You spent four years creating Black Metal: Evolution of the Cult. Was there ever a point where you thought ‘I’m never going to get this done?’ What helped you to get through the inevitable dark days?
I think at that period when I stopped for some time there might have been doubts as to whether the project would be finished from people around me, but as far as I remember I was always confident that it would see the light of day in some form or other. And although there have been aspects of this that have been stressful and hard work, I have to say that the writing itself was no chore, I really enjoyed it. It was something I was doing for pleasure primarily.
Did you have any trouble getting musicians to recall their memories and experiences?
Tracking these guys down and persuading them to become involved was something of a challenge and actually even when they had agreed (and in some cases had even become friends) actually getting the interviews to happen was a struggle. But that said, I had expected a lot of musicians to refuse to talk about their histories after all these years, so I can only be happy with the positive response I got.
Black Metal: Evolution of the Cult has been received with phenomenal success. Did you ever envisage this kind of reaction?
No, not really. I do believe that the book is a pretty definitive work – that sounds arrogant I know, but I worked very, very hard on it and would not have bothered releasing it until I believed it represented that. But I did not expect it to reach so many people.
What would you say has been the most fulfilling part of the book creating process?
Without a doubt the writing process. Of course the good reaction is also great to see, and I have been very active in promoting it because I think if you put this many years into something you should try and get it out there. And it means a lot that the musicians involved (and others who were not directly involved but still in quality bands) have largely embraced the book. But still, the most enjoyment I got was when I was doing the interviews, discovering new information and channeling into the book.
Where do you stand on radical experimentation within black metal? Do you prefer bands to stick within a certain formula or are you nonplussed?
Black metal was always about innovation I would contend, the key bands innovated (be it Venom, Bathory, Mayhem, Thorns, Darkthrone, Master’s Hammer etc) so I think that’s a vital part of black metal. To me black metal is about that duality of experimentation and traditionalism, radicalism and conservatism. Who could have predicted some of the directions black metal has already gone in, and I’m sure there are a lot more surprises to come, new unpredictable music that is nonetheless still undeniably black metal.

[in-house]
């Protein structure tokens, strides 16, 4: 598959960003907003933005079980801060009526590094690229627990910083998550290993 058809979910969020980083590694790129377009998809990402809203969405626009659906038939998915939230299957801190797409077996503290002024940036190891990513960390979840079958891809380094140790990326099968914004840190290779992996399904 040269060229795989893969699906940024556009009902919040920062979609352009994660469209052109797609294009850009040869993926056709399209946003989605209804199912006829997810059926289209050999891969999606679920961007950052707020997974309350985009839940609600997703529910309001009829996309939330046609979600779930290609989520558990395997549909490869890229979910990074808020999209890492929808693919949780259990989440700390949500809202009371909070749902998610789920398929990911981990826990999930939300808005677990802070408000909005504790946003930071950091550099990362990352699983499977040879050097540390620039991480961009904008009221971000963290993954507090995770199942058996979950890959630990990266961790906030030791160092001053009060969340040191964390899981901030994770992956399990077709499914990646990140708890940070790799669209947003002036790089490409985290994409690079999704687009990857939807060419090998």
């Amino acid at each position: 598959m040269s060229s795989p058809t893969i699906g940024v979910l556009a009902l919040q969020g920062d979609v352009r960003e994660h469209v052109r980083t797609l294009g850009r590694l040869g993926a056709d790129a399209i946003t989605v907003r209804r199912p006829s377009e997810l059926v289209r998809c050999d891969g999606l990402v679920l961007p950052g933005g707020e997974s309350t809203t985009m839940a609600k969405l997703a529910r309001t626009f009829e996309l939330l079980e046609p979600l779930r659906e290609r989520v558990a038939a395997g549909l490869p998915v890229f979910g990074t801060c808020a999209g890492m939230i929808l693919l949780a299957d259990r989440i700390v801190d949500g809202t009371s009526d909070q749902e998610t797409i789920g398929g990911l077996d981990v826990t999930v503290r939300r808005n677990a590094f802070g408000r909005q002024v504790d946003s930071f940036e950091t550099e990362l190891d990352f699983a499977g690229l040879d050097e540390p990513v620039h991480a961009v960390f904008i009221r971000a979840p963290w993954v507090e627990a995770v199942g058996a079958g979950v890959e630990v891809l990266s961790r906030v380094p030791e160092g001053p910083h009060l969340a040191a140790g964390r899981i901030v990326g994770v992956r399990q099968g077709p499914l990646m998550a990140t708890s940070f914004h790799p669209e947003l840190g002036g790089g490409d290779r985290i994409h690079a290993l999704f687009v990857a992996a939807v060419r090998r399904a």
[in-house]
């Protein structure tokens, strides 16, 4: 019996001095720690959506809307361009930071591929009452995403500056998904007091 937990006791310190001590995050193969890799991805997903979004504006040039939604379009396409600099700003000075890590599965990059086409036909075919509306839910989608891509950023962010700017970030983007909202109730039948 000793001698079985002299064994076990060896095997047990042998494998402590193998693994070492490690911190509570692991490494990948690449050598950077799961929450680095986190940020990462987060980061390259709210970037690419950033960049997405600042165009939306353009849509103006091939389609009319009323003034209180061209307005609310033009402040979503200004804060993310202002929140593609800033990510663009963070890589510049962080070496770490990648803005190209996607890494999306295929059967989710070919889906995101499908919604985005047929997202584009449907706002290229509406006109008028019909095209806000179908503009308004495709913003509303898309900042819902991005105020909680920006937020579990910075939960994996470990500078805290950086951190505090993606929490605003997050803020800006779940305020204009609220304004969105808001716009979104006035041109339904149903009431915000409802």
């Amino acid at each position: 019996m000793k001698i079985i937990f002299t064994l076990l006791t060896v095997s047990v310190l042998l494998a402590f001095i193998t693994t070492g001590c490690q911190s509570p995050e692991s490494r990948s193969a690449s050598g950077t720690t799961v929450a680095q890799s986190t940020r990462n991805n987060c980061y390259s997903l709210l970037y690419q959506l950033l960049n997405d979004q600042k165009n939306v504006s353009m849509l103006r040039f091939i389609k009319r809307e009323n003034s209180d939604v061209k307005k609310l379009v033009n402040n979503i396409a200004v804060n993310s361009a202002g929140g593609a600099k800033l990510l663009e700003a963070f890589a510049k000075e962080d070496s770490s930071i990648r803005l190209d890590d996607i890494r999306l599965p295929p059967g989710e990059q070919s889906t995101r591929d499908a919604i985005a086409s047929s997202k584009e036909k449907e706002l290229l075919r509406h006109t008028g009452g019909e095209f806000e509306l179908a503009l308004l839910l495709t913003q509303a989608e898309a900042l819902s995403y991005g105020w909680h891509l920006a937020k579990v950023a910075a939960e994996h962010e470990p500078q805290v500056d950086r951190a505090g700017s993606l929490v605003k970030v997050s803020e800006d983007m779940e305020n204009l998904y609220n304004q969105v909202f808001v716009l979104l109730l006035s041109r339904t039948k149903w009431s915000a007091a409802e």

Which bands have been a consistent source of inspiration for you over the years?
Well a lot of the bands I spoke to in the book I guess: Mayhem, Mysticum, Gehenna, Venom, Emperor, Thorns, Vlad Tepes, Gorgoroth, Celtic Frost, Manes, Arcturus, Belketre… the list goes on!
What are your thoughts on how the distribution of music has evolved?
That’s a tough question. Obviously the music industry is in a much worse place than it was twenty, ten, even five years ago. And that affects black metal bands as well as mainstream bands – it’s much harder to make money (or more accurately, not lose money) for bands now, and that means bands are given less time because people have to feed their families and pay their rent and so on. But of course I like the fact that you can check out any band or recording (almost), no matter how obscure, in minutes. It’s a double-edged sword.
How important is it to you to still buy and collect music?
I still do it. I buy and trade vinyl and also tapes and CDs and zines. I’m not sure if this should be important to me, but I still appreciate it for sure.
Do you have any ideas formulating for new books?
The Evolution of the Cult book represents the start of a project I think, rather than the end of it. When the book was released at new year I also issued a collection of interviews that didn’t make into the main book called Black Metal: Prelude of the Cult featuring bands such as Taake, Clandestine Blaze, Hades, Beherit, Archgoat, Skitliv and so on. And very soon I am releasing a bigger publication entitled Black Metal: Cult Never Dies which is a true extension of the project, a collection of new chapters released in instalments. The first is out in about a month and features bands that were only featured in passing in the book such as Satyricon, Vinterland, Arkona (Pol), Wardruna, Total Negation and more. The best place to find more information is to like the Facebook page and check out the announcements there.
What’s on the stereo today?
I realise this is an opportunity to name check lots of obscure bands but I will be honest instead. I’m lucky enough to be able to listen to music throughout the day so I get through quite a few albums. Current listening: Total Negation, Arkona (Pol), Vybz Kartel, Vinterland, Blasphemy, Sham 69, Russian Circles, new Mayhem album, Impaled Nazarene, Diabolical Masquerade, new Septicflesh album.